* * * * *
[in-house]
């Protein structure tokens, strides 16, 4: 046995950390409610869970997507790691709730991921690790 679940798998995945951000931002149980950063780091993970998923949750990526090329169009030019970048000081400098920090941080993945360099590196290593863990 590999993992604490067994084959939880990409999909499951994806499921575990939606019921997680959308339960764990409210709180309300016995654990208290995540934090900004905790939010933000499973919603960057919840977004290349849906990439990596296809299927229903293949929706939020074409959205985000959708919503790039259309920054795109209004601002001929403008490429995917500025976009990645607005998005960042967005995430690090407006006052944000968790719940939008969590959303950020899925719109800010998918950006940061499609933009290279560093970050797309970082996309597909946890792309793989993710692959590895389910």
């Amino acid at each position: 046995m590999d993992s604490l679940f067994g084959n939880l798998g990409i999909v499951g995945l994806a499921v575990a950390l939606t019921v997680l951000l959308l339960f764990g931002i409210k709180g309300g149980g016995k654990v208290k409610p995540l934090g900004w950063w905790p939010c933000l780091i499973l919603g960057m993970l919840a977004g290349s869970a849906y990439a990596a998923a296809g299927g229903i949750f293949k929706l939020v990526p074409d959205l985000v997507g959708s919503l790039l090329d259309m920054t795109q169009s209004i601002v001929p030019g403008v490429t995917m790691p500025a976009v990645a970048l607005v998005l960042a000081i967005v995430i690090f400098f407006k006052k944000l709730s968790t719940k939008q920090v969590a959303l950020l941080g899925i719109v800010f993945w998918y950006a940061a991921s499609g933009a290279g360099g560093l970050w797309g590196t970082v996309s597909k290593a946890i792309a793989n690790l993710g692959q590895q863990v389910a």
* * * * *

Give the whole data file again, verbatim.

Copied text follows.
[in-house]
């Protein structure tokens, strides 16, 4: 046995950390409610869970997507790691709730991921690790 679940798998995945951000931002149980950063780091993970998923949750990526090329169009030019970048000081400098920090941080993945360099590196290593863990 590999993992604490067994084959939880990409999909499951994806499921575990939606019921997680959308339960764990409210709180309300016995654990208290995540934090900004905790939010933000499973919603960057919840977004290349849906990439990596296809299927229903293949929706939020074409959205985000959708919503790039259309920054795109209004601002001929403008490429995917500025976009990645607005998005960042967005995430690090407006006052944000968790719940939008969590959303950020899925719109800010998918950006940061499609933009290279560093970050797309970082996309597909946890792309793989993710692959590895389910």
């Amino acid at each position: 046995m590999d993992s604490l679940f067994g084959n939880l798998g990409i999909v499951g995945l994806a499921v575990a950390l939606t019921v997680l951000l959308l339960f764990g931002i409210k709180g309300g149980g016995k654990v208290k409610p995540l934090g900004w950063w905790p939010c933000l780091i499973l919603g960057m993970l919840a977004g290349s869970a849906y990439a990596a998923a296809g299927g229903i949750f293949k929706l939020v990526p074409d959205l985000v997507g959708s919503l790039l090329d259309m920054t795109q169009s209004i601002v001929p030019g403008v490429t995917m790691p500025a976009v990645a970048l607005v998005l960042a000081i967005v995430i690090f400098f407006k006052k944000l709730s968790t719940k939008q920090v969590a959303l950020l941080g899925i719109v800010f993945w998918y950006a940061a991921s499609g933009a290279g360099g560093l970050w797309g590196t970082v996309s597909k290593a946890i792309a793989n690790l993710g692959q590895q863990v389910a």